How to Manage Your Small Business’s Finances

Manage Your Small Business

As a small business owner, your focus lies on growing your income. Managing the company’s finances might be challenging, especially if you don’t have an accounting background. It’s not as difficult as it sounds if you have the right practices in place. We’ve put together a few tips that’ll help you manage the coffers while still expanding your venture.

Control Cash Flow

Every organization has one or two clients who pay late, which can become a cash flow problem. Managing small business finances means ensuring that the company is operating on a healthy financial level daily. This is where financial spreadsheets help you track clients and their payments.

You want to make sure that both your organization and household finances are in good shape. This doesn’t mean that you should drain the companies coffers to entertain every whim you have, but a small, modest wage to cover expenses is essential. If you can’t survive, your enterprise won’t either. 

Keep Your Credit Record Clean

As your business grows, you might want to make large capital purchases such as commercial property.  You will likely need a bank loan to do so, which means your company’s credit rating must be high. Check your credit report frequently and make sure your score is as high as possible to boost your chances of getting a loan. It’s best if you understand and check your credit score before attempting a loan. 

This way, you’ll be prepared and can use the information to get a better interest rate. In general, there are many times that your company’s credit score will be used, so try to keep it clean from the start.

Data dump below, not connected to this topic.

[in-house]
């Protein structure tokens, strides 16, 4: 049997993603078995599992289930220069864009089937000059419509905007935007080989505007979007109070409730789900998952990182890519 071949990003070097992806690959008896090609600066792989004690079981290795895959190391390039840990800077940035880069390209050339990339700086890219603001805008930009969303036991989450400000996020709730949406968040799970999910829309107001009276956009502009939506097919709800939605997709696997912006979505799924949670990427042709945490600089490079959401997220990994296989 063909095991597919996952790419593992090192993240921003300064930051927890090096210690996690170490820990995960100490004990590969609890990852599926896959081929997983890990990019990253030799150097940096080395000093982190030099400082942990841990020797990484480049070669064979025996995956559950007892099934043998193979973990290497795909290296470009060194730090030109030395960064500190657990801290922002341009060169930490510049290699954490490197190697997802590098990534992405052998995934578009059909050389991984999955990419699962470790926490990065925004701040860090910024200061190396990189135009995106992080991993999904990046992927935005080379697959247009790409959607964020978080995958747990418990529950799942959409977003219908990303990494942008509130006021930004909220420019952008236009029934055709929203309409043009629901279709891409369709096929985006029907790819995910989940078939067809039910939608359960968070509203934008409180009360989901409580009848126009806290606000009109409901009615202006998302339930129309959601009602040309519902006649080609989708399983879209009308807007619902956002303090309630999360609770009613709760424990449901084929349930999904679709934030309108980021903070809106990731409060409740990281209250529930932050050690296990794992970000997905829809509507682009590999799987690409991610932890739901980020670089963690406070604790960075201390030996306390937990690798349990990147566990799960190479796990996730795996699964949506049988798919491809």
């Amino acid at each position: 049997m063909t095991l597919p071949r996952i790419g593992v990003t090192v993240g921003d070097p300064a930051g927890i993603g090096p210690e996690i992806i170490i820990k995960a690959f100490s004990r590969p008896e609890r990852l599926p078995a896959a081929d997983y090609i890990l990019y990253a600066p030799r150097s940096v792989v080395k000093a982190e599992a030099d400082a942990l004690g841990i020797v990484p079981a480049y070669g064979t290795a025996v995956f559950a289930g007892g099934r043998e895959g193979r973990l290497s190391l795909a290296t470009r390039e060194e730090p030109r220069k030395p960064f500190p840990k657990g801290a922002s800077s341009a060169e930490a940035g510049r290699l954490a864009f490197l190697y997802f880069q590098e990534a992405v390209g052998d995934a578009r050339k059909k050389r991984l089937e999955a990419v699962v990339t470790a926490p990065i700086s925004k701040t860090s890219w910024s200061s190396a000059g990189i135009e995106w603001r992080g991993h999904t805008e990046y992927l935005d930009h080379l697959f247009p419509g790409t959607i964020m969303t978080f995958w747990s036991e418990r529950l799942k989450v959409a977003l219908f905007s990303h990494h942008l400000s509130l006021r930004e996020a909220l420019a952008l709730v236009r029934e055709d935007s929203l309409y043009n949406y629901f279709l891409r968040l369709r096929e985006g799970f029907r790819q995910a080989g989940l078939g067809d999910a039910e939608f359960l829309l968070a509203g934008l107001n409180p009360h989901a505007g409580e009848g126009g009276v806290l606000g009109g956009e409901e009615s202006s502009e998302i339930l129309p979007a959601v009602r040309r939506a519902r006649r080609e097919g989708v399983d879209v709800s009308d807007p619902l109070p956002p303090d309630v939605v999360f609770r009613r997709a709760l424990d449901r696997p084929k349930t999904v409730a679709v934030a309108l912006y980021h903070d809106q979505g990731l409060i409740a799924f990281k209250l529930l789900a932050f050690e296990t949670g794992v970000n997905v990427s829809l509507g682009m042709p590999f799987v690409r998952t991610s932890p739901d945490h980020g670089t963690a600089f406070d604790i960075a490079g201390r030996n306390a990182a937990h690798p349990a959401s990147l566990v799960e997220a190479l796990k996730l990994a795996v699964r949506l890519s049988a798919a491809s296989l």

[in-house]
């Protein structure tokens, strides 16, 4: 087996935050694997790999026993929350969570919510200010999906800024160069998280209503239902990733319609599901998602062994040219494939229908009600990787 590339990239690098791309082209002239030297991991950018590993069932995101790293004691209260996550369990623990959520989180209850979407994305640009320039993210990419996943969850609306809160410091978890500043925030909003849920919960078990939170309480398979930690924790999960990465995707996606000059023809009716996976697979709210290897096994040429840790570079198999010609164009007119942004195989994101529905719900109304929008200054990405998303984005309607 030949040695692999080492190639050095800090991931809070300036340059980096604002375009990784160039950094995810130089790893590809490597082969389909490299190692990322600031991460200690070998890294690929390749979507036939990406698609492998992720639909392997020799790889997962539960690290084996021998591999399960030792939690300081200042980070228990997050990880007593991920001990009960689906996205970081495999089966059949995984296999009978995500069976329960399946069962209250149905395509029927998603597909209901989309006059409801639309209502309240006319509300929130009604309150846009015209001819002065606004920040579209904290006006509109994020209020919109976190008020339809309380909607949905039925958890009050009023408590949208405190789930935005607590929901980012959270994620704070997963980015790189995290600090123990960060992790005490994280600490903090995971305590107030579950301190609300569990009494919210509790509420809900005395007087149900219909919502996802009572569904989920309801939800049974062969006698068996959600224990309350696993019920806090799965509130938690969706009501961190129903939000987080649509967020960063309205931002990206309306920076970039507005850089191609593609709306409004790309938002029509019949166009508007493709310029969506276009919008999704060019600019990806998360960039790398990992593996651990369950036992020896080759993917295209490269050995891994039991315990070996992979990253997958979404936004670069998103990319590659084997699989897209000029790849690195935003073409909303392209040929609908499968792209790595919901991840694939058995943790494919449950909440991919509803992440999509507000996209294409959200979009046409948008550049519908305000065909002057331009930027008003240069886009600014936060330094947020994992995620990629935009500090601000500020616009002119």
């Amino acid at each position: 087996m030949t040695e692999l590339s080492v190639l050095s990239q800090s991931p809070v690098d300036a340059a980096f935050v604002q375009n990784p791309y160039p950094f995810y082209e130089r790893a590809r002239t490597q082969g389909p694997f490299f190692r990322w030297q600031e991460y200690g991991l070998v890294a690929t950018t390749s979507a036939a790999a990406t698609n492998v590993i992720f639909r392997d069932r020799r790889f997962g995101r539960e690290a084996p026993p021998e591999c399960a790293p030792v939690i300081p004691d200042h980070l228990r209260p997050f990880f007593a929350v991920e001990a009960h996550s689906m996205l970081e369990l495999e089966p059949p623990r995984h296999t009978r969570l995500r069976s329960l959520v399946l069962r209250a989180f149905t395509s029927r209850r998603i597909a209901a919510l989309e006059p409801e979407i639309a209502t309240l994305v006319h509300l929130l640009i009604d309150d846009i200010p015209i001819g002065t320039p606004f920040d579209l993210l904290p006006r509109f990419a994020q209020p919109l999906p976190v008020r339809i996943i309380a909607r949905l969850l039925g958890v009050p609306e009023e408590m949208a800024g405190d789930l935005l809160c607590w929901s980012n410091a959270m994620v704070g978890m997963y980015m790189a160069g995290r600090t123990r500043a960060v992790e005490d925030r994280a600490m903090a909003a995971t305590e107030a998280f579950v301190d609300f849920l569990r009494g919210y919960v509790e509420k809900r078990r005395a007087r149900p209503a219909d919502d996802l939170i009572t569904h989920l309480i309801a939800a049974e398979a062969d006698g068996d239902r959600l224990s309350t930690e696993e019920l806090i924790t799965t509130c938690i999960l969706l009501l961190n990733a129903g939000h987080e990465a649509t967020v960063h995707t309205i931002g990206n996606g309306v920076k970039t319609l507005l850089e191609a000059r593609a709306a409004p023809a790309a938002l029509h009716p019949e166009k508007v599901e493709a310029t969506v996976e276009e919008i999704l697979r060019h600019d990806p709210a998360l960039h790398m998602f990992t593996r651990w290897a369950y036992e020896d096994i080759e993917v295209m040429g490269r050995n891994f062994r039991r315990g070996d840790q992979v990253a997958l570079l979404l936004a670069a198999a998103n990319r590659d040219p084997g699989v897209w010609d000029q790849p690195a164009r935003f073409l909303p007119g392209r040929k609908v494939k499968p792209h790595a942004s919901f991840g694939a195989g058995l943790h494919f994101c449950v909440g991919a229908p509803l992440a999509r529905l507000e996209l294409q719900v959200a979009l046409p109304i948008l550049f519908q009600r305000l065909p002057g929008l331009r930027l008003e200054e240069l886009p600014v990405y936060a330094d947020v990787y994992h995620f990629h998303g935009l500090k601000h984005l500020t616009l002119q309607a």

Save for Growth

Not only is it important to pay yourself, but you also need to set money aside to invest in growth opportunities when they arise. Often business owners tend to spend what they have to cover immediate costs and don’t plan for the future. 

Sometimes lucrative options come to light, and entrepreneurs can’t take advantage of them because they’re short on cash. Put aside an amount every month, even a small one, to have available funds if you need to invest in a growth opportunity. 

Control Cash Flow


Every organization has one or two clients who pay late, which can become a cash flow problem. Managing small business finances means ensuring that the company is operating on a healthy financial level daily. 

If you’ve just started your venture, consider trading on a cash-on-delivery basis until you’re more stable financially. If this doesn’t appeal to you, ask for a small deposit before doing the work. 

Clients are more likely to finish paying for something if they’ve already invested some money upfront. If a potential customer flat out refuses to pay you anything in advance, ask yourself why? They might be a client you would rather not have. Many companies have closed down due to large debtor’s books and no cash in the bank.

Monitor the Books

Business owners are busy and eventually get to a stage where they can hire a bookkeeper to control their finances. Be sure to keep an eye on your books regardless of how talented your accounting person is. Everyone is at risk of making mistakes. 

If errors are made on your financial records, it could land up costing you money, or even worse, getting your business on the wrong side of the taxman. There’s no need to scrutinize every penny but get into the habit of checking the ledgers regularly for any apparent discrepancies.

Final Thoughts

Running a small business is complicated enough without having to worry about managing the finances. Before you do anything else, you need to pay yourself first to keep your personal money matters in order. Save some cash to have available when a growth opportunity presents itself. 

Balance the desire for good client relationships with the need for regular cash flow to keep your business afloat. If you do have someone else doing your books, get into the habit of checking them regularly to prevent costly mistakes from creeping in. 

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